As organizations of all kinds attempt to master what, for many, is the least managed component of travel and entertainment spending, more corporations and associations are creating written policies that establish processes and controls around meetings.
Publicly traded companies and large private corporations are leading the policy charge, but smaller companies and associations are also creating meetings policies that address issues including the use of preferred suppliers, centralized contracting, budget controls, emergency procedures and contacts, and meetings logistics. The policies are often posted on corporate intranets, or they're disseminated to meetings stakeholders via e-mail or on paper.
Corporate interest in meetings policies has ramped up dramatically in recent months, according to Shimon Avish, director of professional services for American Express Corporate Meeting Solutions in New York City. Currently, just 15 percent of Amex's corporate meetings management clients have meeting policies in place, Avish says—but, astonishingly, 60 percent of them are actually in the process of writing such policies.
Three key factors are driving policy creation, according to Avish.
First, organizations are looking to limit spending, and meeting policies that stipulate the use of preferred suppliers maximize volume-based discounts. "If you're able to leverage that spending, it's a significant opportunity for incremental savings," says Avish.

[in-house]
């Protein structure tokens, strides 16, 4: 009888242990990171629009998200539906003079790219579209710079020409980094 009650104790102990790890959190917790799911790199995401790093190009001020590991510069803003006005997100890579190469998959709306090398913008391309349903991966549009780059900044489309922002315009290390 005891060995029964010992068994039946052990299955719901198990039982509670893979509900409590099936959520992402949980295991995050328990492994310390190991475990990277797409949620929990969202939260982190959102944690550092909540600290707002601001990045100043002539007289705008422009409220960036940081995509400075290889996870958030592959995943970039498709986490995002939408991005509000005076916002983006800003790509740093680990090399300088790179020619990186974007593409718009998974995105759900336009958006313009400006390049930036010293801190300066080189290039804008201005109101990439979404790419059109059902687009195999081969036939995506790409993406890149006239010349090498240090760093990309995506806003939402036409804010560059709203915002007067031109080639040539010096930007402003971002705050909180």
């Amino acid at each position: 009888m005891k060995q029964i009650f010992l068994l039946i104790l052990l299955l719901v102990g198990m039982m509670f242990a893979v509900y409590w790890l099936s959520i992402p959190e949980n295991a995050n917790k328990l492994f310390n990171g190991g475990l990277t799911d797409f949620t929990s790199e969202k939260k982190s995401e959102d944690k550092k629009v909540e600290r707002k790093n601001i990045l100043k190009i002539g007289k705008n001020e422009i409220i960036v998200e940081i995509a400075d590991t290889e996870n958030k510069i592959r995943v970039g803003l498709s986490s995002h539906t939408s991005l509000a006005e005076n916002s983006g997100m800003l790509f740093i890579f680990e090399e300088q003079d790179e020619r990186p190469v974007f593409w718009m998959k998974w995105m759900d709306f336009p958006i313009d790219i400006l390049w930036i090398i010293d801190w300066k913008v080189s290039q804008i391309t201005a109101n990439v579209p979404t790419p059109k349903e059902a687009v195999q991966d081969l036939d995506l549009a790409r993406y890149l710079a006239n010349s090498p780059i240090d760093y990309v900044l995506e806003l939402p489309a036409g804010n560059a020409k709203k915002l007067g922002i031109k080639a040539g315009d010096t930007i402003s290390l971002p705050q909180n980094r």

Second, companies are limiting risk by writing policies to centralize contracting with suppliers, a risky task that's often been the jurisdiction of planners who aren't trained in contracting. "In many organizations, unauthorized signatories are in fact signing contracts with attrition and cancellation clauses specifying damages of tens if not hundreds of thousands of dollars," Avish says. "Those companies take a very dim view of this once they have to pay out against one of those clauses."
Third, meetings policies satisfy a heightened need for regulation in an era of corporate accountability. "We're seeing the use of policy to address higher demand for regulation," Avish notes, "especially due to the Sarbanes-Oxley corporate governance laws."
But highly managed corporations aren't the only organizations pushing policies. For instance, the Fabricators & Manufacturers Association in Rockford, IL, implemented a three-page meetings policy last fall. MaryAnn Browning, education meeting manager, headed up the project, which includes guidelines covering procedures for room setup, food and beverage, audiovisual support, and a few other items related to specific contract clauses and other sourcing issues. The policy promotes consistency, says Browning, which supports quality events and makes training new employees easier. "We have several new planners on board," she says. "The policy puts everybody on the same page and forms a starting point for our meetings."